He's going to pull the english version out of his arse and pretend like he has never discussed these issues before.

            • Muttonbird 4.2.3.1.2.2

              Wiki says:

              The Māori electorates were introduced in 1867 under the Maori Representation Act. They were created in order to give Māori a more direct say in parliament.

              I'd add that Maori electorates were clearly created in order for the Treaty's contents to be brought forward and upheld in a time when they were not.

              What has changed? Warfare between Settlers and Maori is no longer but conservative power-brokers continue to delegitimise Maori taonga with such actions as attempting to eradicate the Maori language, a national language, from the state broadcaster.

              This is the kind of insidious cultural genocide to which riffer clumsily referenced and one which strong Maori representation in parliament guards against.

              • Sacha

                Our Pakeha parliament setting aside 4 Māori seats is hard to see as an expression of tino rangatiratanga.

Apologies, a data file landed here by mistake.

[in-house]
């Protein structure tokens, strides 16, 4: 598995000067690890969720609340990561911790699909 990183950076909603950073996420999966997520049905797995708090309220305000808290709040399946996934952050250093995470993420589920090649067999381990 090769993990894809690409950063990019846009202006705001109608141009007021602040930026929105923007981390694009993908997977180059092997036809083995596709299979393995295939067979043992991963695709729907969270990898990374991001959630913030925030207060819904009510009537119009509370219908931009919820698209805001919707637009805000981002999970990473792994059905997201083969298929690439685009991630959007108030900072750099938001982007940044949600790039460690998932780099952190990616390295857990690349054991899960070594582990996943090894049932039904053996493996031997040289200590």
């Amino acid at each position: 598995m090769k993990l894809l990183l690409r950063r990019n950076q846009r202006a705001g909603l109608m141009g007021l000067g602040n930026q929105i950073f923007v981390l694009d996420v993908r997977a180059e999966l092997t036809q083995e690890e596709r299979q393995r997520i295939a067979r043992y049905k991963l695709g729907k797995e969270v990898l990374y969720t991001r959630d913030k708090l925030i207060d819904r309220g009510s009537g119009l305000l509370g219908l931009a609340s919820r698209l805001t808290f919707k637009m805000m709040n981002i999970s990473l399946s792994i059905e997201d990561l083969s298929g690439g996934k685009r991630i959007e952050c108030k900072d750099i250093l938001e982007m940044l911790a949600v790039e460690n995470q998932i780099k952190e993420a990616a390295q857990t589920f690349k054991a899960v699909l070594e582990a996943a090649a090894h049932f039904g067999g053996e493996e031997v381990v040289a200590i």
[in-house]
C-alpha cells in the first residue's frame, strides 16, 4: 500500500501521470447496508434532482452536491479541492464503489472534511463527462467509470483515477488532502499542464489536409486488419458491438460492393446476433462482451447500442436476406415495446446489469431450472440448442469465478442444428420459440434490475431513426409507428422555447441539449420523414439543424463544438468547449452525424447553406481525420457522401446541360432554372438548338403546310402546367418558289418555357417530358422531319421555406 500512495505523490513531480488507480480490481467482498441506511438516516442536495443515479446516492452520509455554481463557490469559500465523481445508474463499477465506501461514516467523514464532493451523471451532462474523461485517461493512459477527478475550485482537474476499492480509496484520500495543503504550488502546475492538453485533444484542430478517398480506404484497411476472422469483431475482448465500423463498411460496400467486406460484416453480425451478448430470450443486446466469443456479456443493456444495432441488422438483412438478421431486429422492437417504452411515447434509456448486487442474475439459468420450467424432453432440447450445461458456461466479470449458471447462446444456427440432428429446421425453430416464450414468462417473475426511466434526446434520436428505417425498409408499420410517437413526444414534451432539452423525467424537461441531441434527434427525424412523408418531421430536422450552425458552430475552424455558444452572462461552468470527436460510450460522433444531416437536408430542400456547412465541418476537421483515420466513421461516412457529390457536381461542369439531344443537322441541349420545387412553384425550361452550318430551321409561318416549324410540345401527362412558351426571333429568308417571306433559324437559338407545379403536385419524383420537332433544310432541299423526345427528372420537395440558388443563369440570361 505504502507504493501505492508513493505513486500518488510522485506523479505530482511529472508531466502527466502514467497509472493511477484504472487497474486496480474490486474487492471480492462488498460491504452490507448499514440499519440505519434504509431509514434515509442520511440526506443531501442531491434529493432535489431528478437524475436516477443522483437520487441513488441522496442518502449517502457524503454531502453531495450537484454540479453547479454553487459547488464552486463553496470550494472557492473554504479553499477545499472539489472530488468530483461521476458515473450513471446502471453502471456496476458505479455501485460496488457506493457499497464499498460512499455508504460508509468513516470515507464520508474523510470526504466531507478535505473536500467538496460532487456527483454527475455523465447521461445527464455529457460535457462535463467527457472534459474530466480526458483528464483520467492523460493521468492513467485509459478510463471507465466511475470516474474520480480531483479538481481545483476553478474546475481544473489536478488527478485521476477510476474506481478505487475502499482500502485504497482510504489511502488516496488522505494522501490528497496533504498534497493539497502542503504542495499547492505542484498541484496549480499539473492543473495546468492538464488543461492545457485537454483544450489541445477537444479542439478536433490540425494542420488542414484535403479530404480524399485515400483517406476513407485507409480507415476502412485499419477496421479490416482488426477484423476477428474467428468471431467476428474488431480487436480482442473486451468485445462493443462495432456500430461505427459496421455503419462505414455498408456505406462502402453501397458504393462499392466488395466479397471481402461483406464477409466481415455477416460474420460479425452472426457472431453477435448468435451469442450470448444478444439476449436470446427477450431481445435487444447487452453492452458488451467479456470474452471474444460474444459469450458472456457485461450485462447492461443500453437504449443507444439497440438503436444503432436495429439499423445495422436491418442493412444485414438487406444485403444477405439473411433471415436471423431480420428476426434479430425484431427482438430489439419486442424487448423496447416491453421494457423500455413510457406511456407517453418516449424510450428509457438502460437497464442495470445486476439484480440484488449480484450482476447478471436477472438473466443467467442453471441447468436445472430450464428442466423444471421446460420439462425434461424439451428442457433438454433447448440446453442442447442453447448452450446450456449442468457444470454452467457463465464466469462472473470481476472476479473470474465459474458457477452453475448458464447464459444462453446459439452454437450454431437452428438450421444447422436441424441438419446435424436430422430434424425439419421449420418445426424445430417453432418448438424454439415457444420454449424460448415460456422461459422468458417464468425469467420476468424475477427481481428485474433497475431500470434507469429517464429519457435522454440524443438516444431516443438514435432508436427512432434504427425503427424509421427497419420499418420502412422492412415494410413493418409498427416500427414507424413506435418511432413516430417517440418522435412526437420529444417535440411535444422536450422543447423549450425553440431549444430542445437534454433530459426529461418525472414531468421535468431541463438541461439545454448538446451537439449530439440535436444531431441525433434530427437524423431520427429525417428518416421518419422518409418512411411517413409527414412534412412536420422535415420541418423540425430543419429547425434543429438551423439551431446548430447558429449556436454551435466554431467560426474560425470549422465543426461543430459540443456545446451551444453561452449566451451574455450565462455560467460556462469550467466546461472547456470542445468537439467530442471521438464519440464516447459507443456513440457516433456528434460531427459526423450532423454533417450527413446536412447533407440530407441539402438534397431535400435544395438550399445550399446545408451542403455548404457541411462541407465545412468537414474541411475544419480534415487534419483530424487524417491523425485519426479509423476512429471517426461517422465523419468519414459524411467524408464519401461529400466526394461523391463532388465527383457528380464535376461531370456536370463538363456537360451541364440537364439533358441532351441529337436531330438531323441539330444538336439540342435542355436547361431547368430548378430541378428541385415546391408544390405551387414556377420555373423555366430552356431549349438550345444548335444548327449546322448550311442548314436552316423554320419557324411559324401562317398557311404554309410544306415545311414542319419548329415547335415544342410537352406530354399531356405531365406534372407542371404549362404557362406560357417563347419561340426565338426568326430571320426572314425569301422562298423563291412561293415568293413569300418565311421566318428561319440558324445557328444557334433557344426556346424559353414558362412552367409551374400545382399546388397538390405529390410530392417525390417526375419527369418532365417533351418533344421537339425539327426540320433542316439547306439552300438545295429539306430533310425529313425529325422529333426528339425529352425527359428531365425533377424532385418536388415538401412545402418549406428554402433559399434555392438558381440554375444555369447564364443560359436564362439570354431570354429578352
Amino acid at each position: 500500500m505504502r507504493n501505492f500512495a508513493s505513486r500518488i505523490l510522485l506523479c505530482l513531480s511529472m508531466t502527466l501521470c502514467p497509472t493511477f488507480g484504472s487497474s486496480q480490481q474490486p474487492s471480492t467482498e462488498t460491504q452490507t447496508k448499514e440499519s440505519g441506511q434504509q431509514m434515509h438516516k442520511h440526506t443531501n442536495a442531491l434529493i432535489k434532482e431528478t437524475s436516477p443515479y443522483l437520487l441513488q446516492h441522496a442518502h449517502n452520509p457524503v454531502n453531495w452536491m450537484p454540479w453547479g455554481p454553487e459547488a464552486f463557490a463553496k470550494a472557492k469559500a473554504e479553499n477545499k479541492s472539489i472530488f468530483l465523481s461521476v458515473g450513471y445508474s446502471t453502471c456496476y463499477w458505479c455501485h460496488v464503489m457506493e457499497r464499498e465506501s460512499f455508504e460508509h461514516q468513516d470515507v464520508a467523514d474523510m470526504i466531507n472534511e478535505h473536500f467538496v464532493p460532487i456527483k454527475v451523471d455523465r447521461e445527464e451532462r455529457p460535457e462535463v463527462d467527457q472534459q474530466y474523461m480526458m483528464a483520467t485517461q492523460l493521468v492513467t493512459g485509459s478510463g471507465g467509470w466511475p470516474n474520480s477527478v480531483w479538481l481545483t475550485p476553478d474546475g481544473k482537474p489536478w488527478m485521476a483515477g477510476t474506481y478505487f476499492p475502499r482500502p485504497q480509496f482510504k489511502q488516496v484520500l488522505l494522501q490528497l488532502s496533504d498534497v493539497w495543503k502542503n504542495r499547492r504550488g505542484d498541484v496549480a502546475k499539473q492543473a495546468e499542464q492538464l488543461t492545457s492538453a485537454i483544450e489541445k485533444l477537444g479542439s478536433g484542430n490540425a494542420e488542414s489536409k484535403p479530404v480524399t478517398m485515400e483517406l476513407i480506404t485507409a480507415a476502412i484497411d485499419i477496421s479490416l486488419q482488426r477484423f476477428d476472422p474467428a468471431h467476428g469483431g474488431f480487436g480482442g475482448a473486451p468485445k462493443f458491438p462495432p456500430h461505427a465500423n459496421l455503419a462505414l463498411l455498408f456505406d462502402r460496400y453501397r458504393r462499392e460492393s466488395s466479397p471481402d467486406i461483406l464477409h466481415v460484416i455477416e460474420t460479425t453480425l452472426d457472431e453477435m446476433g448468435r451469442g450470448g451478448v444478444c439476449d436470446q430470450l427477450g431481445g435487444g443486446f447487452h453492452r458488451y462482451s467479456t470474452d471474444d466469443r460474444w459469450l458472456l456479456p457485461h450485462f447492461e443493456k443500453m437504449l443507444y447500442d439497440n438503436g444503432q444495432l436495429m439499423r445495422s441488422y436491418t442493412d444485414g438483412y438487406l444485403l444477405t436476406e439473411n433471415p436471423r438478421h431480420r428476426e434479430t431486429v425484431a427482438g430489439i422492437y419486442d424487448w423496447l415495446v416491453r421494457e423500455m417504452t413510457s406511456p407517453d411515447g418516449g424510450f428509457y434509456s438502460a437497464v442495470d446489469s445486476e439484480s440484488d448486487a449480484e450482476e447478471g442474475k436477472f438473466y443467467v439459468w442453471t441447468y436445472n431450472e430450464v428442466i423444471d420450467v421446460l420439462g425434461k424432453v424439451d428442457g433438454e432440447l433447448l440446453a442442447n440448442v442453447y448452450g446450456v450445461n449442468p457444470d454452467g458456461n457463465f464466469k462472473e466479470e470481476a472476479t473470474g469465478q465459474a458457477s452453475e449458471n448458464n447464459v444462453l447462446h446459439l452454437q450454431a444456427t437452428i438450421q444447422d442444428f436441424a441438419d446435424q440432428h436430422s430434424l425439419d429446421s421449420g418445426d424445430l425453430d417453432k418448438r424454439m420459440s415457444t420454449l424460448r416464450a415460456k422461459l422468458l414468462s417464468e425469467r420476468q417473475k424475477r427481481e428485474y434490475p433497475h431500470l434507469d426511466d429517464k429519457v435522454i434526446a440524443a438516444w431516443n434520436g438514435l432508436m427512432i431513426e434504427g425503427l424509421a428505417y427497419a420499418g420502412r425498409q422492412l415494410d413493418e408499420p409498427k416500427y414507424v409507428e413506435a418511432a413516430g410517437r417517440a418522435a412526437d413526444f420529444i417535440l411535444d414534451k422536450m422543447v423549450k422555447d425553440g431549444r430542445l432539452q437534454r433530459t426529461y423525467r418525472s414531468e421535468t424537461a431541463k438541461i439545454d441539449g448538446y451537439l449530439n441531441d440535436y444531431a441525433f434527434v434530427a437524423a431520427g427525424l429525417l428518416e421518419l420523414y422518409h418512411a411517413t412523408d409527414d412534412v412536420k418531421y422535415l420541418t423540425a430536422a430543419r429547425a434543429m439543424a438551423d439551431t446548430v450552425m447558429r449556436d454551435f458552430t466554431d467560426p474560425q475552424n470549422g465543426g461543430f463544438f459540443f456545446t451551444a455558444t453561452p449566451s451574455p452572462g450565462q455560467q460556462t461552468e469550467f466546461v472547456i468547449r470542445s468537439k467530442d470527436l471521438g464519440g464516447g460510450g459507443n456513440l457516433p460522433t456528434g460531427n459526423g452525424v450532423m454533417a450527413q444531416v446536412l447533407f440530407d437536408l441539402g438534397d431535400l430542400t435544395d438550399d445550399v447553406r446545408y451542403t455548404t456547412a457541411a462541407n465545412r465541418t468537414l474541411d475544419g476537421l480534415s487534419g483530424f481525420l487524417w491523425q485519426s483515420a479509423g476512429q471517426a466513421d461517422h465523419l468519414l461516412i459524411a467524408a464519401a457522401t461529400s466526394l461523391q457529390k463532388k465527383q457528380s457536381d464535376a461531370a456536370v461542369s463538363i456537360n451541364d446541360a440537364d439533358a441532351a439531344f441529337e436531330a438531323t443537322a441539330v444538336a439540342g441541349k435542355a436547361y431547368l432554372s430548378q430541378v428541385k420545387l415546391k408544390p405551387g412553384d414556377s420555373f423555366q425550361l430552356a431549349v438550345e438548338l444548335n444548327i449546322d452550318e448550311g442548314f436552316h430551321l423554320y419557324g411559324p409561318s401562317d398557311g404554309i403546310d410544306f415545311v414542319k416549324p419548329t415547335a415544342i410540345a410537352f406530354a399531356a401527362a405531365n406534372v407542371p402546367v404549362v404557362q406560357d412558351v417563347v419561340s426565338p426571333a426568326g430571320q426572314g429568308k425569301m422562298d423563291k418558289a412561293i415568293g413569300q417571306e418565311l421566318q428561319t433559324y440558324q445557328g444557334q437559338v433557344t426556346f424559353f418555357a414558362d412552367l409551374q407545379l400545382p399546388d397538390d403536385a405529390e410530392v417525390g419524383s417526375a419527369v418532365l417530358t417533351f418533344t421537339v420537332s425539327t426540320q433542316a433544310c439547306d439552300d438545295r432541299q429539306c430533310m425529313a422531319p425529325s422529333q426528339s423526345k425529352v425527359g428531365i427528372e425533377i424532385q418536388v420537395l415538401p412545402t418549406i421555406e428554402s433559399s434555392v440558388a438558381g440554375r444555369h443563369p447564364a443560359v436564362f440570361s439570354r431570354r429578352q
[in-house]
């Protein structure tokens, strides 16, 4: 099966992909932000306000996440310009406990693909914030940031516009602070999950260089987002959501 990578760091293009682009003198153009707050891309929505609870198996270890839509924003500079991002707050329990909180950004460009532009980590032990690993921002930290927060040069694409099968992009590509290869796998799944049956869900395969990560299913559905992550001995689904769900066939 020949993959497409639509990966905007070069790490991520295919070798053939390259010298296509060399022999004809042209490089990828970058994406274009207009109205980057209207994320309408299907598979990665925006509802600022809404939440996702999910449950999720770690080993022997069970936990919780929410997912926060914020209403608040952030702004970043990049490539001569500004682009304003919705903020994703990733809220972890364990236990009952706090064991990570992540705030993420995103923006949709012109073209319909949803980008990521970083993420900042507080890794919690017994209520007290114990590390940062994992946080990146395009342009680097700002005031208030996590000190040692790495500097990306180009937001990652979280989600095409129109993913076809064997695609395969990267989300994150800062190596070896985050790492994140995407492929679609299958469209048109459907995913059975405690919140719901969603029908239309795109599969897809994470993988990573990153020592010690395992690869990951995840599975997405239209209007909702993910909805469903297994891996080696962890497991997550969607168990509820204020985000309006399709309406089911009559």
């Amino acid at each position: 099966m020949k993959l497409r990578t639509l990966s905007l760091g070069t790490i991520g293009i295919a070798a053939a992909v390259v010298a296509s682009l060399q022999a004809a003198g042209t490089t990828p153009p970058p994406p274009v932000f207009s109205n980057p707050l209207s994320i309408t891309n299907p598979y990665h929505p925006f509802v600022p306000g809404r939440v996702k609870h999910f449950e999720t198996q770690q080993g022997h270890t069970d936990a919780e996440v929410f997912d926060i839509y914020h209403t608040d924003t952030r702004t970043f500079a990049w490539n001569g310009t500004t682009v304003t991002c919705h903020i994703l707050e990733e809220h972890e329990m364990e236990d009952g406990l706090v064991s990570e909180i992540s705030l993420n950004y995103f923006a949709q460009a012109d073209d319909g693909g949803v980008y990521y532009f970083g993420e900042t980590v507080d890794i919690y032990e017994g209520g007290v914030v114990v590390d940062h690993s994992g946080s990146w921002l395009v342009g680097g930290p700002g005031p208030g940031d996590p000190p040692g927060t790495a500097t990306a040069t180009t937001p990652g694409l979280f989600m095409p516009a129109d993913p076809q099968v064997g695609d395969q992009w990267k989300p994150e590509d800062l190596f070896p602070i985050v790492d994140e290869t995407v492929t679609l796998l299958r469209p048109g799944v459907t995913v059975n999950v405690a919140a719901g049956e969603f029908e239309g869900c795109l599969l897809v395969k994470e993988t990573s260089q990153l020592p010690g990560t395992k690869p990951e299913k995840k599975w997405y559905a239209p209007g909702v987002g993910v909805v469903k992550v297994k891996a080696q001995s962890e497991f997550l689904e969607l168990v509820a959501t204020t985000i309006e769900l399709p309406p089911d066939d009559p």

• Marcus Morris 4.2.3.1.3

            Had those Maori chiefs who signed the treaty in 1840 had even the slightest notion of what was to happen to them, both socially and politically over the next thirty years I venture to suggest that the Treaty would not have been signed at all or would have looked very different from the document they put their names to. One of the more important policies of our present government is that NZ history will be taught in all schools. As a result it is to be hoped that young students will be exposed to such outrageous injustices as the one quoted below:

            “Prendergast was attorney-general from 1865 to 1875, and then chief justice of the Supreme Court until 1899.